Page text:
The Six Disciplines blog has moved!

You will be automatically redirected to our new home. If that does not occur, please visit:

Wednesday, November 15, 2006

Transformational and Operational Strategies

According to an older (1999) article from McKinsey, there were two basic kinds of strategies: transformational and operational.

  • A strategy is transformational when the company using it faces significant uncertainty, aims to change the game in the industry, and must address substantial customer, channel, or competitive challenges.
  • Strategies are operational if companies face relatively low uncertainty and are mostly attempting to play the same old game better than the competition does.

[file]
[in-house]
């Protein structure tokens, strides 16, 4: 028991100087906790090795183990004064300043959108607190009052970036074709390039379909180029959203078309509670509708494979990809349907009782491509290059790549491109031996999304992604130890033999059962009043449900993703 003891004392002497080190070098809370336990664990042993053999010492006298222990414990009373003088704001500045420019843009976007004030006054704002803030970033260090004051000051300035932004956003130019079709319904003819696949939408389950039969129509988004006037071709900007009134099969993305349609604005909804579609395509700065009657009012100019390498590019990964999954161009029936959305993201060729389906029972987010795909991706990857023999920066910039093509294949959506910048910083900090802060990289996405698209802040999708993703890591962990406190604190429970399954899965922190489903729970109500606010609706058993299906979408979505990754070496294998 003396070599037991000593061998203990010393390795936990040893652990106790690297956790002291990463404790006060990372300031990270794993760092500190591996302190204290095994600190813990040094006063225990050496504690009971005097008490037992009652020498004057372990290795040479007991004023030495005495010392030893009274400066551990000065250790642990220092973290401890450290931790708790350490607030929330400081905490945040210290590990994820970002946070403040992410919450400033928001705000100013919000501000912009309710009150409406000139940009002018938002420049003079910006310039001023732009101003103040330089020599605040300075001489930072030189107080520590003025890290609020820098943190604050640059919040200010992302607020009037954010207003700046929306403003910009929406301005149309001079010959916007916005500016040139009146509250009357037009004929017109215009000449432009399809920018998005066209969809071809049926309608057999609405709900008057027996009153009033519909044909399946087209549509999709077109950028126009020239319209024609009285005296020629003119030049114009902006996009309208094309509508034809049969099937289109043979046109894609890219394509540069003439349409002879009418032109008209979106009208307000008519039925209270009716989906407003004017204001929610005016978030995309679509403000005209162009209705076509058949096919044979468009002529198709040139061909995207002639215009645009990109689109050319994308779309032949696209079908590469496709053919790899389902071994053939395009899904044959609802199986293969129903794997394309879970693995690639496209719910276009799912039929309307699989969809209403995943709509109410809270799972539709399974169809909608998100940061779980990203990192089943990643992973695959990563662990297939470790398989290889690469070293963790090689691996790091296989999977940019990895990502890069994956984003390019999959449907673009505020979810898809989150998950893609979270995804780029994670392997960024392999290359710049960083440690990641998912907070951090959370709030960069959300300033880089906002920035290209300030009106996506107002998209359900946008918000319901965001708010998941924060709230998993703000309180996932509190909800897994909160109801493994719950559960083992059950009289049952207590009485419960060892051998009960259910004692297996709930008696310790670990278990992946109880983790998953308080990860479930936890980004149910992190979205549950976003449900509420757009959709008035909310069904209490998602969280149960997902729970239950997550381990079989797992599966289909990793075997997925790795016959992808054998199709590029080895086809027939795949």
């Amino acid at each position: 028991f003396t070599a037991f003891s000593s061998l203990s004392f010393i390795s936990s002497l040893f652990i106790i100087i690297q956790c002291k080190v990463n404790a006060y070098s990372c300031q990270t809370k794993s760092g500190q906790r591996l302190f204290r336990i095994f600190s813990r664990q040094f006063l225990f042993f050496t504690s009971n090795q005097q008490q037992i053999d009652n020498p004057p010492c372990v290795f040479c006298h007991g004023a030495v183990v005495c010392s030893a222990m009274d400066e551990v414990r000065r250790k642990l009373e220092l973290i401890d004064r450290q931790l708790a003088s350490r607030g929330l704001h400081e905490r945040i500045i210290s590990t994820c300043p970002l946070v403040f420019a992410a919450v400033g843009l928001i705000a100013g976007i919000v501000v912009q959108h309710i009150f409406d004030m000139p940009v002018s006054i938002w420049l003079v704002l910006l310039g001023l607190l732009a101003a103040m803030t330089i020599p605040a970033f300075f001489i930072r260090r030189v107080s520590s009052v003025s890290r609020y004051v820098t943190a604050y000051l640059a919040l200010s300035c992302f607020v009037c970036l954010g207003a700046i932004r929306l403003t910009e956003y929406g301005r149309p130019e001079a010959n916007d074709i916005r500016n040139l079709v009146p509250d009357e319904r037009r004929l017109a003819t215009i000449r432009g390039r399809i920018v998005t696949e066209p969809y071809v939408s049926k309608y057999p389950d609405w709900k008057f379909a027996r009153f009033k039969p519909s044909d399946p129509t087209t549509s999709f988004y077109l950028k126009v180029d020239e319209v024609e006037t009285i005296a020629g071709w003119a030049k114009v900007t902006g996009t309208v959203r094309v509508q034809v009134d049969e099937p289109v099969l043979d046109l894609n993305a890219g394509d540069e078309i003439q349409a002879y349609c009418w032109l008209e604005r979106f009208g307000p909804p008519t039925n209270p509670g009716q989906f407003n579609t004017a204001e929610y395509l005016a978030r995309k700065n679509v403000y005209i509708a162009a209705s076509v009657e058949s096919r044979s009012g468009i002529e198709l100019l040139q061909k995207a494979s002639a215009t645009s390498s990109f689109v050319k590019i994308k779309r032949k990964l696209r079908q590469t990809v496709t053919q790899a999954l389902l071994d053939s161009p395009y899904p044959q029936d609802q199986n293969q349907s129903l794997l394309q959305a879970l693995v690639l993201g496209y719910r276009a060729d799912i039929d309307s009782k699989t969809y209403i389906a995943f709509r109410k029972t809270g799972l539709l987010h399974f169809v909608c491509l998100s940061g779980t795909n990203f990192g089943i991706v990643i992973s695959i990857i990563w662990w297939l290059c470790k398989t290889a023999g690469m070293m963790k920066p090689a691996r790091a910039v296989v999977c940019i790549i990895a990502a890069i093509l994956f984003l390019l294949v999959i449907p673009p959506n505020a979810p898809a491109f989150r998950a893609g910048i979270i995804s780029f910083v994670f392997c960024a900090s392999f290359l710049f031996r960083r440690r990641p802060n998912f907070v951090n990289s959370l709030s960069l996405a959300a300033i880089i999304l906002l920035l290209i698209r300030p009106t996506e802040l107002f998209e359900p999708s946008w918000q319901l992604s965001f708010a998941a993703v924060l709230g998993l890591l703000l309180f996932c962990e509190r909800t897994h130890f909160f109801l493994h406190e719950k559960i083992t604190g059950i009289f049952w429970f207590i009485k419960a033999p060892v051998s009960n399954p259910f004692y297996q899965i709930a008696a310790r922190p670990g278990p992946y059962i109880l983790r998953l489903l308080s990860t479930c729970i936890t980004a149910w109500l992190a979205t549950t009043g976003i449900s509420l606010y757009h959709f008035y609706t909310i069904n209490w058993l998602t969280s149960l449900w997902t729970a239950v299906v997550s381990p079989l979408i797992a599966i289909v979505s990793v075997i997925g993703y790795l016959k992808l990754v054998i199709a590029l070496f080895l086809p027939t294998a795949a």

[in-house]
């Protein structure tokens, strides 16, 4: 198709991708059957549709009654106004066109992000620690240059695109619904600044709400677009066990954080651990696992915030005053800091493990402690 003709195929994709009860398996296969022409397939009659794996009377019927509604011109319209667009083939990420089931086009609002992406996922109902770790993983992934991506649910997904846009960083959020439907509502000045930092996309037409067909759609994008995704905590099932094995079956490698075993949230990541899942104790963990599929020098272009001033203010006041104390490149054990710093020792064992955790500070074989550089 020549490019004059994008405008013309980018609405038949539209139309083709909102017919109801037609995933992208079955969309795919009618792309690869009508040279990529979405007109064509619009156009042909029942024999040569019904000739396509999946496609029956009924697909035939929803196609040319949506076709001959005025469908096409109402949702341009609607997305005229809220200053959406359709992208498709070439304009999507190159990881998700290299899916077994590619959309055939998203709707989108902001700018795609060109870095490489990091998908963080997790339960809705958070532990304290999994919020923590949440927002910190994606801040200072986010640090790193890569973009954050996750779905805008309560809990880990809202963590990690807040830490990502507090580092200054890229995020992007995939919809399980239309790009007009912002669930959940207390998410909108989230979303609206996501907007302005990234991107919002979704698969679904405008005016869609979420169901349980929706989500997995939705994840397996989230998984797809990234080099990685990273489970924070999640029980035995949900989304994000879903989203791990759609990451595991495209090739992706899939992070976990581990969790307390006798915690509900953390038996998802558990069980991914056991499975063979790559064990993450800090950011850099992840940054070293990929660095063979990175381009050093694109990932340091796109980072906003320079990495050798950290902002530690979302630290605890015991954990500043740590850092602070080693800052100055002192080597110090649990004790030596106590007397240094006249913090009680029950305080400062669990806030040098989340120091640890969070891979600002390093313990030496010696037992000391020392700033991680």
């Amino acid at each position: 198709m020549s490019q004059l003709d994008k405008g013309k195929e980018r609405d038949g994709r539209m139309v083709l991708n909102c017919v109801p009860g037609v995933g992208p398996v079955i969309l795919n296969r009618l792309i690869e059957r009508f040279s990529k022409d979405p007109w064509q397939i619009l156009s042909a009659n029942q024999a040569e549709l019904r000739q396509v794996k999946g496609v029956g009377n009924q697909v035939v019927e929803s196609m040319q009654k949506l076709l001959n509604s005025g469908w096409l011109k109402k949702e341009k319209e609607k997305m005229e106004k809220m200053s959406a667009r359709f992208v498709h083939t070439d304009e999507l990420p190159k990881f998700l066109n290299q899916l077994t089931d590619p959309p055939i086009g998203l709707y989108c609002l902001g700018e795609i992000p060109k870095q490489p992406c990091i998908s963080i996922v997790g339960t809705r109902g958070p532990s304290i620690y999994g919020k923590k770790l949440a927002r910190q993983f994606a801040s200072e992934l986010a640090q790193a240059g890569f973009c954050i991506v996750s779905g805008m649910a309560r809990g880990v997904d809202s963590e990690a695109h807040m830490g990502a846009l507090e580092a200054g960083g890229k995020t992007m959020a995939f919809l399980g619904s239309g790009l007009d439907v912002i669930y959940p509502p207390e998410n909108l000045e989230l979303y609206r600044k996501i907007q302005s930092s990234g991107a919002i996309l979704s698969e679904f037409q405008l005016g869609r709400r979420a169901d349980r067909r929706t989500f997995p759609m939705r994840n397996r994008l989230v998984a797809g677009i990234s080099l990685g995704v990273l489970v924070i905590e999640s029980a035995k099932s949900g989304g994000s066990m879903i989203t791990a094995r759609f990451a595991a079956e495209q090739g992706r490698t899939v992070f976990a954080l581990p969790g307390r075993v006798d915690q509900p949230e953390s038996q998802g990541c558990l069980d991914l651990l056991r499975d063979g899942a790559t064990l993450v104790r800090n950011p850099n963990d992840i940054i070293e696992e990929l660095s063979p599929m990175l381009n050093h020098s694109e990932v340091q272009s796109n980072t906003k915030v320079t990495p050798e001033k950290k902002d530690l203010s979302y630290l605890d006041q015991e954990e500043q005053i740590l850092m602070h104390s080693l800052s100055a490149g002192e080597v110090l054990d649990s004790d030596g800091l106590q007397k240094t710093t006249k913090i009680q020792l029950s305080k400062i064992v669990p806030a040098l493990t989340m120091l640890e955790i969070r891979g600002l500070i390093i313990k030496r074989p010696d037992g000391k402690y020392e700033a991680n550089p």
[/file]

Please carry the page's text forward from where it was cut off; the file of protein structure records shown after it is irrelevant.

It takes vastly different skills to execute these two kinds of strategies.

  • For the operational approach, a company must focus doggedly on conventional measures like capacity utilization or throughput and on such basics as customer service.
  • Transformational strategies, by contrast, require a company to use inadequate information to make timely options-based decisions about product or market priorities, investments in technology, the configuration of business systems, and industry partnerships.

BOTTOMLINE: Companies should think about strategy in terms of what is possible for them - where their core competencies lie. A strategy that fits the organization’s capabilities should be favored over one that appears more elegant in principle, yet not practical for execution.

No comments: